Key to the Highway: Eli “Paperboy” Reed

Interviews Key to the Highway Series

Americana Highways’ Key to the Highway series

Fans always clamor to learn more about their favorite, most beloved musicians and those who travel with them. There’s such an allure to the road, with its serendipity, inevitable surprises, and sometimes unexpected discomforts. This interview series is a set of questions we are asking some of our favorite roots rock Americana artists to get to know more about them and what they’ve learned and experienced on the road. We are sure they have key insights to share and stories to tell. Here’s one from Eli “Paperboy” Reed.

How do you like your coffee or other morning wake-up beverage?

Always black. I’m kind of a coffee snob and while we’re on tour we try to seek out the best coffee shops to get a good cup. My bass player Mike Montgomery is also my tour roommate and he brings an aero press and a hand grinder on the road. If I’m nice enough to him I can sometimes convince him to make me a cup, but sometimes I have to settle for doubling on coffee pods at the comfort inn.

What’s the most interesting or strangest motel/hotel or place you have stayed (while on the road?)

We’ve had a few weird ones over the years. Once stayed at a weird hotel in Gonzales, LA which is right on the Texas border. We got in late, but as we entered the desk clerk yelled “Welcome to Gonzales, LA, the hunting capital of the world!” I asked, “really?” and he said, “no, but everybody’s got guns, and they won’t hesitate to pop a cap in your ass.” Needless to say, we left early the next morning.

The weirdest by far, though, was a former “Holidome” somewhere in Michigan. The Holidome (I found later) was a short lived idea that Holiday Inn had in the 70s to basically have an oval shaped hotel that had a courtyard in the center that was covered by a “dome” (hence the name). All the rooms had doors that entered on to the courtyard which was covered in astro turf and had climbing structures, a pool etc…This idea, though, was quickly abandoned by the parent company and the hotel we stayed in was taken over by an independent operator. Needless to say, it was not kept up very well. We may have been the only guests and we basically thought we were going to get murdered. Google “Holidome” for yourselves.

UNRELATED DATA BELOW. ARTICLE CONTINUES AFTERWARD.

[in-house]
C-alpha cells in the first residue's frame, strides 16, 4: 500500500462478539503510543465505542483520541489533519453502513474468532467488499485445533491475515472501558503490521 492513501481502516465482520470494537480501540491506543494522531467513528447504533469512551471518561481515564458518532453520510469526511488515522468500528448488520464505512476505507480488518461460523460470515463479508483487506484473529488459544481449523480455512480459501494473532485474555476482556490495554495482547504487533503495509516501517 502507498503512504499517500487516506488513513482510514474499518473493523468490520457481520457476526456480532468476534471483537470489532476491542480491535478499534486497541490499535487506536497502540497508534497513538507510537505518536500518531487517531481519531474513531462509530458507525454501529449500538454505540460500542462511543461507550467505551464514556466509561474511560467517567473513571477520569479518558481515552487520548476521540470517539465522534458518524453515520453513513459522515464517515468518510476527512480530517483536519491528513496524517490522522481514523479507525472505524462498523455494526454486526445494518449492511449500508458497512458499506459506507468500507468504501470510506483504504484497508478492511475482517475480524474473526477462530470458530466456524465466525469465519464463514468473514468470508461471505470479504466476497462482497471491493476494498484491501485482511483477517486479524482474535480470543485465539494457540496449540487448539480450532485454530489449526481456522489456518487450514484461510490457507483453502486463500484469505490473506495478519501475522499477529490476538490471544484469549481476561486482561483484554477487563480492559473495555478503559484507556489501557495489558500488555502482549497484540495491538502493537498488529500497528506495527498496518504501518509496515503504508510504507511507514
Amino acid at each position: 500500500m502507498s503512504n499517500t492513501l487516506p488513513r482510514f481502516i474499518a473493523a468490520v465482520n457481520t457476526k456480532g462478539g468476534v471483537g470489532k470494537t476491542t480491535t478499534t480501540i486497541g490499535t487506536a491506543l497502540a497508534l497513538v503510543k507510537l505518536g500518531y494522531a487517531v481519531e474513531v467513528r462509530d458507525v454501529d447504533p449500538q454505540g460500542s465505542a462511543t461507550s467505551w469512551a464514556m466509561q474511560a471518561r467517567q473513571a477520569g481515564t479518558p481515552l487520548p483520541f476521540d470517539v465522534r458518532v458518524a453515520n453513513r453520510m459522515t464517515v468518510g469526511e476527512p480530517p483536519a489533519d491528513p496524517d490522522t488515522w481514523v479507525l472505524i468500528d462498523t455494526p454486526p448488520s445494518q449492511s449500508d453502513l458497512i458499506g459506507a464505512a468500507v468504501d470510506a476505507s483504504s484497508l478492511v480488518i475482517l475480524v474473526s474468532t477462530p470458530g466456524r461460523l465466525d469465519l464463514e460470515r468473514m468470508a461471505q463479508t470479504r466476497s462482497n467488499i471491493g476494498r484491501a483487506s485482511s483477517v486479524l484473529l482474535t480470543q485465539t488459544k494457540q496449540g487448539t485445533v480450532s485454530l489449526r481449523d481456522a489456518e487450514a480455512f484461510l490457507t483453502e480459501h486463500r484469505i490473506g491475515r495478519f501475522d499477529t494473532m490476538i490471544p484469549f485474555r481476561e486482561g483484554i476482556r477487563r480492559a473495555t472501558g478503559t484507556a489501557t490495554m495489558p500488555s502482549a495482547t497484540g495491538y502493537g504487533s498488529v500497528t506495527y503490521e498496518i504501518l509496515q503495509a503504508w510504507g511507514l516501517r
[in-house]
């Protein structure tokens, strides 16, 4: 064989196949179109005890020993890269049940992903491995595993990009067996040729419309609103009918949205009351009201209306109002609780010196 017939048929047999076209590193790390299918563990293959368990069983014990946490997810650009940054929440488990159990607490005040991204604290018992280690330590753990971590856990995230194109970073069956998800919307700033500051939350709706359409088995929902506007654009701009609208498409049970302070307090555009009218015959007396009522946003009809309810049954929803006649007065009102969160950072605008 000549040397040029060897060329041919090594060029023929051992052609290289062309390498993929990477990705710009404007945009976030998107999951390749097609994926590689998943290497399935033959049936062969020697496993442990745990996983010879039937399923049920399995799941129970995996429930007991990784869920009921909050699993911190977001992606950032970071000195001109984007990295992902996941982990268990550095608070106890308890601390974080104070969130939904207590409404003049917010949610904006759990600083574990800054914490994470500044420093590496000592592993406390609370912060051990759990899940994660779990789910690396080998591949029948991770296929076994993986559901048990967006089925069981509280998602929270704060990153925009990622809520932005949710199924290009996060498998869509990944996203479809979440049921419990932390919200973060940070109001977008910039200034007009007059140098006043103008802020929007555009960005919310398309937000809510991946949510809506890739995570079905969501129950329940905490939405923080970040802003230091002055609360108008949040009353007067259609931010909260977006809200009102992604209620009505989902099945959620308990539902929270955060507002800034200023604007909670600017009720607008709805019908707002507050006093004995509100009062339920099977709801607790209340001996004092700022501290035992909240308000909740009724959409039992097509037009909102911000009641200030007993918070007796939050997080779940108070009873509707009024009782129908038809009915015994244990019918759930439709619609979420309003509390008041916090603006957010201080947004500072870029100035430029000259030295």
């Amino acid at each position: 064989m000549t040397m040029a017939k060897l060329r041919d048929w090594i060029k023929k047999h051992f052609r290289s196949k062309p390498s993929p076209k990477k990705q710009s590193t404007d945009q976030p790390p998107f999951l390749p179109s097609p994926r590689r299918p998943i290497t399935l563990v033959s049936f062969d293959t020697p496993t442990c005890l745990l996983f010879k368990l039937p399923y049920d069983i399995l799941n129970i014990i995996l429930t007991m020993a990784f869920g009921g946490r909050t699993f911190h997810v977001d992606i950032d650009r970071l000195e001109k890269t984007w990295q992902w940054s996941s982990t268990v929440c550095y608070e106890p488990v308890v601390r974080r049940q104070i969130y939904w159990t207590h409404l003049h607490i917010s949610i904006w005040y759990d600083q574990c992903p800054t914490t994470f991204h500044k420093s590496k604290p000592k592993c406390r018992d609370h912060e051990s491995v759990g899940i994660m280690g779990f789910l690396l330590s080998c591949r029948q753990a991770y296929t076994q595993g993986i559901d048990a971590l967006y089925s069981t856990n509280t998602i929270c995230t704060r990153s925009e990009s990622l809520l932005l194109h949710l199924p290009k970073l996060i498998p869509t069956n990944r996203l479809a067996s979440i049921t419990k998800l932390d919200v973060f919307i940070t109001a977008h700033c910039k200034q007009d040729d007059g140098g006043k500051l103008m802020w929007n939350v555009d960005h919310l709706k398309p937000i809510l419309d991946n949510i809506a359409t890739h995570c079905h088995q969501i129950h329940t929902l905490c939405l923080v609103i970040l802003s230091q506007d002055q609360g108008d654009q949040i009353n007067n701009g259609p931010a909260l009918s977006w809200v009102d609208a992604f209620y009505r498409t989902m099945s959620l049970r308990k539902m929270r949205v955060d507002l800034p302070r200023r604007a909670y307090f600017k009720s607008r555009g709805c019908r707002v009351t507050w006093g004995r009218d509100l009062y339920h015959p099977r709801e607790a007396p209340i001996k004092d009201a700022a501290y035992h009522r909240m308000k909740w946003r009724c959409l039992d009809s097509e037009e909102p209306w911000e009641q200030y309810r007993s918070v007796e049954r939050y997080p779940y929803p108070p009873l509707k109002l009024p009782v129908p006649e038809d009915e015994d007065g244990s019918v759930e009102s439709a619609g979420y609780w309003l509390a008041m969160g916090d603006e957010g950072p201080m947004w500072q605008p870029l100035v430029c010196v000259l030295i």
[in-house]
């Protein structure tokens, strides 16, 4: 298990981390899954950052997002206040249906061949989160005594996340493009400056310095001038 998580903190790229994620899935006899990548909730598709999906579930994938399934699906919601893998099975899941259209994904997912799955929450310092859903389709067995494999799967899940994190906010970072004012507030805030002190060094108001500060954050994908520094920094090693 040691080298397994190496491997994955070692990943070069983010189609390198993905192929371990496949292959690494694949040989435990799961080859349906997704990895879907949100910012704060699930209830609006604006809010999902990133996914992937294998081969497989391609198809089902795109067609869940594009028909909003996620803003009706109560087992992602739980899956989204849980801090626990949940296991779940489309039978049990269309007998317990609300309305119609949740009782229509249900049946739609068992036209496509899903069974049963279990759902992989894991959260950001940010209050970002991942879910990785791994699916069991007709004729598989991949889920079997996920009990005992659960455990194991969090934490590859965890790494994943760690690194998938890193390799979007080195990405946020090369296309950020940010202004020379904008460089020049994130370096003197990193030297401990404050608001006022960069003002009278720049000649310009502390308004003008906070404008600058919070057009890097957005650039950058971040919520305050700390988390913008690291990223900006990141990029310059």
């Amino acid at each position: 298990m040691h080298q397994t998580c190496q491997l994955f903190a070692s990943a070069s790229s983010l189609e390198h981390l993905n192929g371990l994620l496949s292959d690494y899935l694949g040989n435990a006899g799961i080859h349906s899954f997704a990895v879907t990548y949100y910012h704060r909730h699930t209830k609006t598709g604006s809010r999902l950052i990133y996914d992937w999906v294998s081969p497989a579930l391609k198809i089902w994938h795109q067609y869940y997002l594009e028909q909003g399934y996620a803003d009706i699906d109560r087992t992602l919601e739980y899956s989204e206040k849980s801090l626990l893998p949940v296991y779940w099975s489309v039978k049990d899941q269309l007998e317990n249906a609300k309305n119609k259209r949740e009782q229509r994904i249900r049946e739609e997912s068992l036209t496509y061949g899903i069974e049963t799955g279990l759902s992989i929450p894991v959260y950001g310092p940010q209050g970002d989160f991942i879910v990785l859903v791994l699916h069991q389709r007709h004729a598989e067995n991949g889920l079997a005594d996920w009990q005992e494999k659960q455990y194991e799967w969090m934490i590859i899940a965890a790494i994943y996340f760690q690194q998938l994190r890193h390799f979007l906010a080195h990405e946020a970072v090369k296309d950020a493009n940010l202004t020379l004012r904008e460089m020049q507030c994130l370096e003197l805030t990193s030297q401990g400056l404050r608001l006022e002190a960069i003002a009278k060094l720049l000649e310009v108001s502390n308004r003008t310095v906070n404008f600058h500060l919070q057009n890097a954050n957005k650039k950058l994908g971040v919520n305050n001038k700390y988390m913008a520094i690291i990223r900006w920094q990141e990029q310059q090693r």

If one CD is stuck in the player in the van for the entire tour, what do you hope it is?  And why?

That’s a tough one because everyone in my band has different musical tastes. Honestly it would probably be some old school hip hop or something like Wu-Tang or Biggie. I think that would satisfy all of us.

What’s one personal item you must have with you on your road trip?

I mean my phone and laptop are now essentials. I have a shoulder bag that I just keep packed for tour all the time and don’t take anything out of.  One thing that has been in there for almost 15 years now is a John the Conqueror Root that I bought at A. Schwab in Memphis. It’s supposed to be kept out of sight and it goes with you while you’re traveling or in other times that you need good luck and help to “conquer” something. I haven’t gone on a single trip without it.

What is your relationship with food?   How do you handle this on the road, and what’s your favorite dish on the road, (or restaurant, and what do you order there)?

I love food! Honestly, though, eating well, or at least regionally is one of the only ways that you can actually experience the place you’re in when you’re on tour. Most of time you’re in and out of a city in less than 24 hours so you basically only get a chance to eat, sleep and play the show. I love finding great regional specialties from Ethiopian food outside of DC to all the different varieties of Barbecue. I think my favorite dish is the Lamb Raan at Dishoom in London which is also one of my favorite restaurants in the world.

If you could pause your life for a few weeks and spend some time living in a place you only have passed through, which would you choose, and why?

Definitely London. I’ve been able to spend a lot of time there over the years and I love it. Great food, great people, easy to navigate and so diverse. It’s one of the only places in the world that I’d like to live besides New York.

What quote or piece of advice have you gotten from someone on the road that has really stuck with you?

Bo Diddley once said: “Eat whenever you can, as often as you can and as much as you can, because you don’t know when you might eat again!”

Find all things Eli “Paperboy” Reed” here: 

See other Key to the Highway interviews here: (click here for: Todd Snider Elizabeth Cook Tommy Womack Eric Ambel, Dan Baird, Robbie Fulks, Malcolm Holcombe Jon Langford Steve Poltz, Lilly Hiatt  Sarah Shook & the Disarmers ) Sign up for our weekly newsletter here for your Friday reminder for this series and more:

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